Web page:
Diarrhea is a distressing condition that significantly affects patients’ quality of life and social functioning. Characterized by passage of more than three unformed stools in 24 hours, in cancer it can be caused by chemotherapy, radiotherapy, laxatives and antibiotics, enteral feeding, malabsorption syndromes, colectomy, or several types of malignant tumors. Diarrhea has also been reported in long-term cancer survivors. Standard treatment options such as opiate agonists and adsorbents are associated with side effects that may increase a patient’s symptom burden.
Oncology Nursing QI Project Shows Normal Saline Is Comparable to Heparin for Pediatric CVCs
Emerging evidence has consistently shown that flushing central venous catheters with normal saline is comparable to heparin flushes in the adult care setting, leading to updated guideline recommendations that include saline as an alternative. But to date, only two studies have evaluated the two options in pediatric patients, the older of which found increased complications when used in children with leukemia or lymphoma. Is normal saline an acceptable alternative in that population?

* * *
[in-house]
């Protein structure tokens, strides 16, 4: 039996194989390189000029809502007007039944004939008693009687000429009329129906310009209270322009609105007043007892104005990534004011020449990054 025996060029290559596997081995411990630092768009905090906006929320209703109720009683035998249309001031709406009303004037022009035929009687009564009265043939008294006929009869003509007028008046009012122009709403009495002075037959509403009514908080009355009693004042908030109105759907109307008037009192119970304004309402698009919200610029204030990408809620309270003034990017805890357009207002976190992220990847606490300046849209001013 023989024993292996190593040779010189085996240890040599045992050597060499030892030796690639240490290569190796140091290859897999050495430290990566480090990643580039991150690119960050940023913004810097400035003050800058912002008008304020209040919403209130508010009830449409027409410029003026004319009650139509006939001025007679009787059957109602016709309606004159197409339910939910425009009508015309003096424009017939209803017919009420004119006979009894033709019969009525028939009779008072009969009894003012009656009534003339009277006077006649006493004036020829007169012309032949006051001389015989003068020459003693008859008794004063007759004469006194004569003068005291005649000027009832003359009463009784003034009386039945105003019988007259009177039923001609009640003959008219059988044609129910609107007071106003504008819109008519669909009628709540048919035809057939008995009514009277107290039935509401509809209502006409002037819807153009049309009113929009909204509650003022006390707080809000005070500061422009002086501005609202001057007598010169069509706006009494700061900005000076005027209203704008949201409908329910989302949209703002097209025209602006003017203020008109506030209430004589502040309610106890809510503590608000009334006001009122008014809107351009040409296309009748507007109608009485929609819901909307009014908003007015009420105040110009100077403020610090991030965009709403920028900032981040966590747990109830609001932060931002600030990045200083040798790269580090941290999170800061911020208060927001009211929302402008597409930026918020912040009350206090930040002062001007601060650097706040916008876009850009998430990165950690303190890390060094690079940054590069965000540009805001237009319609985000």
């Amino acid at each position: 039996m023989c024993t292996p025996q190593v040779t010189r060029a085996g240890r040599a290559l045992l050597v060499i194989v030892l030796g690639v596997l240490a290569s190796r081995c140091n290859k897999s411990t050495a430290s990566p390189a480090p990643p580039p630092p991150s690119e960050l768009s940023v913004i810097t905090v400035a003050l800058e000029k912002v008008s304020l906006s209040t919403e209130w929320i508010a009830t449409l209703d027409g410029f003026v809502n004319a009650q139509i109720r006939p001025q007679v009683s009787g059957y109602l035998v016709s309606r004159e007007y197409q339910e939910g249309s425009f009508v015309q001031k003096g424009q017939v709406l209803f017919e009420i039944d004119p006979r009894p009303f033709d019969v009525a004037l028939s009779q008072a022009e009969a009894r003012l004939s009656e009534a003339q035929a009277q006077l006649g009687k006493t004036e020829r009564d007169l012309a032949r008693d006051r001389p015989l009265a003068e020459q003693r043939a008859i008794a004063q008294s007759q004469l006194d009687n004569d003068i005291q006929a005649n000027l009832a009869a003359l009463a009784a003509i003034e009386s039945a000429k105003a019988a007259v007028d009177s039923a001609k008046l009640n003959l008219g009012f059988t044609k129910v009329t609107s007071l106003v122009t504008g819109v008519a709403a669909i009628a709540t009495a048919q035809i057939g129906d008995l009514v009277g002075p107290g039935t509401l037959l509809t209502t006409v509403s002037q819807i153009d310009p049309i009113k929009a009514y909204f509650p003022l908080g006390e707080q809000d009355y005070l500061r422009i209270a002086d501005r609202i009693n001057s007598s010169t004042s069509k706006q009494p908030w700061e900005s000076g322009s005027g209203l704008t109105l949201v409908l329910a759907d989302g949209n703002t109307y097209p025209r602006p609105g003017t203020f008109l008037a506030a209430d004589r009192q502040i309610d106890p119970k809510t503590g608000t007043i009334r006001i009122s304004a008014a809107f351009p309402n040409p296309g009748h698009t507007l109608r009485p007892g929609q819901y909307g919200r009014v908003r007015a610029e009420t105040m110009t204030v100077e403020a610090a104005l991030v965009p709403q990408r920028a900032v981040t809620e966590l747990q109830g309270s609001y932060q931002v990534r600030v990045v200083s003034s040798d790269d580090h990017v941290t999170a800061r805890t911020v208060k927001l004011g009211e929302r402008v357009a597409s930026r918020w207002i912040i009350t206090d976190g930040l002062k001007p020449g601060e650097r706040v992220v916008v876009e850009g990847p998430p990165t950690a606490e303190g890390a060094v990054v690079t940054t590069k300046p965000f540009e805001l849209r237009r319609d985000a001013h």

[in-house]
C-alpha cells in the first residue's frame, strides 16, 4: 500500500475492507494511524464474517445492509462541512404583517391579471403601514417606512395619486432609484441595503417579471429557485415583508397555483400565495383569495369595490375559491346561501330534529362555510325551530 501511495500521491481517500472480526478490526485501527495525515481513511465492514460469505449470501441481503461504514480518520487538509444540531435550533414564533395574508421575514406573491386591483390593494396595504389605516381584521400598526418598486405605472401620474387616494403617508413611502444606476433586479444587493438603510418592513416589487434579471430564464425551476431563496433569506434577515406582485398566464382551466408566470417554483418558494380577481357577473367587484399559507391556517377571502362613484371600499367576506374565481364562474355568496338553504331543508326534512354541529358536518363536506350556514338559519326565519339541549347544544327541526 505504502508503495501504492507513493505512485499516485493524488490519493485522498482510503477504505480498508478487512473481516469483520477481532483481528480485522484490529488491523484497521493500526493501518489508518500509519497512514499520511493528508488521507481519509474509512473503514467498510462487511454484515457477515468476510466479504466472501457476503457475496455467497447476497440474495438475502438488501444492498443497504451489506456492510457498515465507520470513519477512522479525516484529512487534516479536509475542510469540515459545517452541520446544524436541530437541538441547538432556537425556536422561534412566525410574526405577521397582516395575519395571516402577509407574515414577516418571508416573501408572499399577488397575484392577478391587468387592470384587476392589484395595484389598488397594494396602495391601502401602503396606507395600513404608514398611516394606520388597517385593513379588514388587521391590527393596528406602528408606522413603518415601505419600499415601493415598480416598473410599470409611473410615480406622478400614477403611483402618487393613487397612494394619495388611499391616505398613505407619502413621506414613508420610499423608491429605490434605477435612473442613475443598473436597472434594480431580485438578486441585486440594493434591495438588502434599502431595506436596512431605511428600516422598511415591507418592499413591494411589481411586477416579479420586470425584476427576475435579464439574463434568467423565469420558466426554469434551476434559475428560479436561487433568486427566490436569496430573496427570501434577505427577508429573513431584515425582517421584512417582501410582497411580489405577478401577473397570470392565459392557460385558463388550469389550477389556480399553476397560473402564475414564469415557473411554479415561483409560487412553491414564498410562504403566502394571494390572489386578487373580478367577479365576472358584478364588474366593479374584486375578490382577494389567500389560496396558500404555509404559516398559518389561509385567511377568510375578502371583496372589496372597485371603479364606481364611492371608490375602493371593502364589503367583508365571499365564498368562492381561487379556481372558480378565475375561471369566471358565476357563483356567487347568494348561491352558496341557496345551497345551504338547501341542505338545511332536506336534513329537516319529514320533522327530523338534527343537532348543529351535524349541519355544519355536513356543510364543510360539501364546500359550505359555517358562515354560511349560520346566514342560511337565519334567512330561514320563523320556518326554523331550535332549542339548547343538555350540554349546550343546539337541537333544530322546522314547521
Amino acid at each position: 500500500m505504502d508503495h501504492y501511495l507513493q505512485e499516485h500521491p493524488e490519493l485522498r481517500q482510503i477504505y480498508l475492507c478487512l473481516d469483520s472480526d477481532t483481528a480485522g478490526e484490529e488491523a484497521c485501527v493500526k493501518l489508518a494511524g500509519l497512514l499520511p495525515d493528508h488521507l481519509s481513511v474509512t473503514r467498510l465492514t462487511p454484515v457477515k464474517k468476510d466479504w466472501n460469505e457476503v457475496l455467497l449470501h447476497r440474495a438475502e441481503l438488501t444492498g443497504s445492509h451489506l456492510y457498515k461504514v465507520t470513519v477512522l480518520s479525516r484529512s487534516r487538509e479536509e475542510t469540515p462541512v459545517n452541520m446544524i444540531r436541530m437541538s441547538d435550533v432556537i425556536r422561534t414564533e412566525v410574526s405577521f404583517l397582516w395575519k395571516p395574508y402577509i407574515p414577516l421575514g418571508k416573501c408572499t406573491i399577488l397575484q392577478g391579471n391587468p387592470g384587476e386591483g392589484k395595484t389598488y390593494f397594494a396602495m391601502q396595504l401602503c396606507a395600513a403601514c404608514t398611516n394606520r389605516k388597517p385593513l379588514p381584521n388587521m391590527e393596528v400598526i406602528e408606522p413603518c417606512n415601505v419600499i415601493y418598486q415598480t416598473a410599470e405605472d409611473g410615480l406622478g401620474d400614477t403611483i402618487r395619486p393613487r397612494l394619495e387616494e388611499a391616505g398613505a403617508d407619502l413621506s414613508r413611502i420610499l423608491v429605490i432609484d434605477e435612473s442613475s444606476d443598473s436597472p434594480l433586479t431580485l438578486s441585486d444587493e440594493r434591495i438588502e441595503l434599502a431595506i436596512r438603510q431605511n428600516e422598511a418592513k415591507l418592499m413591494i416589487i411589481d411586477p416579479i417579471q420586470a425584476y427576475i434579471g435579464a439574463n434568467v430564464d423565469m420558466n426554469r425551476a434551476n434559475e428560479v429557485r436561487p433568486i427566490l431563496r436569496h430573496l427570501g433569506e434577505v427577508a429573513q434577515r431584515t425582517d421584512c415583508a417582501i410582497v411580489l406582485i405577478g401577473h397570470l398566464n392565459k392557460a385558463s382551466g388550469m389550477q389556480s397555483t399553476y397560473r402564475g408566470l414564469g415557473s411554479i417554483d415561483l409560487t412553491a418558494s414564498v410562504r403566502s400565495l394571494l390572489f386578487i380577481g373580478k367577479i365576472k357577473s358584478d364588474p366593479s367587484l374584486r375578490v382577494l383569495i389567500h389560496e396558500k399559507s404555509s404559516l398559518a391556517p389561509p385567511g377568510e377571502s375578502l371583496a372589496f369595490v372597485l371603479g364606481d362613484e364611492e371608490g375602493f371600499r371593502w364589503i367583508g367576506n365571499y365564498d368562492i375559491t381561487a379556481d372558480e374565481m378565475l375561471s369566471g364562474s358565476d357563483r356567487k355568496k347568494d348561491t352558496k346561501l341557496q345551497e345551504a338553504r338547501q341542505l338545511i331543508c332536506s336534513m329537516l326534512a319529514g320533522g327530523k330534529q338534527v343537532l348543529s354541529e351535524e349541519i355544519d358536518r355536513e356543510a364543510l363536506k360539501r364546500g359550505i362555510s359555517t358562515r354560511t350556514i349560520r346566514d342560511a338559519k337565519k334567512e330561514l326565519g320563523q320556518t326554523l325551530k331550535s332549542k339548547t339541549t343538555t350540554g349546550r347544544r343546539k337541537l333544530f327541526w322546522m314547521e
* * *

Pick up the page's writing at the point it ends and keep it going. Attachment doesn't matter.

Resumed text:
Genetic Disorder Reference Sheet: Multiple Endocrine Neoplasia Type 1
Multiple endocrine neoplasia type 1 (MEN1) is a rare autosomal dominant genetic disease affecting about 1 in 30,000 people. Pathogenic variants in the MEN1 gene are associated with benign and malignant tumors in the parathyroid glands, pituitary gland, pancreas, duodenum, and stomach.
Healthcare Organizations Advocate for Clinical Trial Diversity in Letter to Congress
Healthcare organizations advocated to improve diversity among clinical trials in a letter sent to U.S. Congress in May encouraging the government to take steps as the reauthorization of the Prescription Drug User Fee Act (PDUFA) approaches. The PDUFA allows the U.S. Food and Drug Administration to review and approve drugs, but the authorization is set to expire in September of 2022.
FDA Says It’s Continuing to Evaluate Pulse Oximeters’ Race-Related Accuracy and Limitations
More than a year and a half after a report suggesting a potential racial bias in pulse oximeter technology first surfaced as a letter to the editor in the New England Journal of Medicine (NEJM), on June 21, 2022, the U.S. Food and Drug Administration (FDA) said that it is continuing its investigation into the devices’ accuracy and performance, particularly among people of color.
Maintain Oral Adherence With ONS Guidelines™
With so many of today’s cancer treatments administered orally, ensuring that patients adhere to their regimen as prescribed is essential to optimal outcomes. According to the World Health Organization, medication adherence is the single most important modifiable factor that affects treatment outcomes.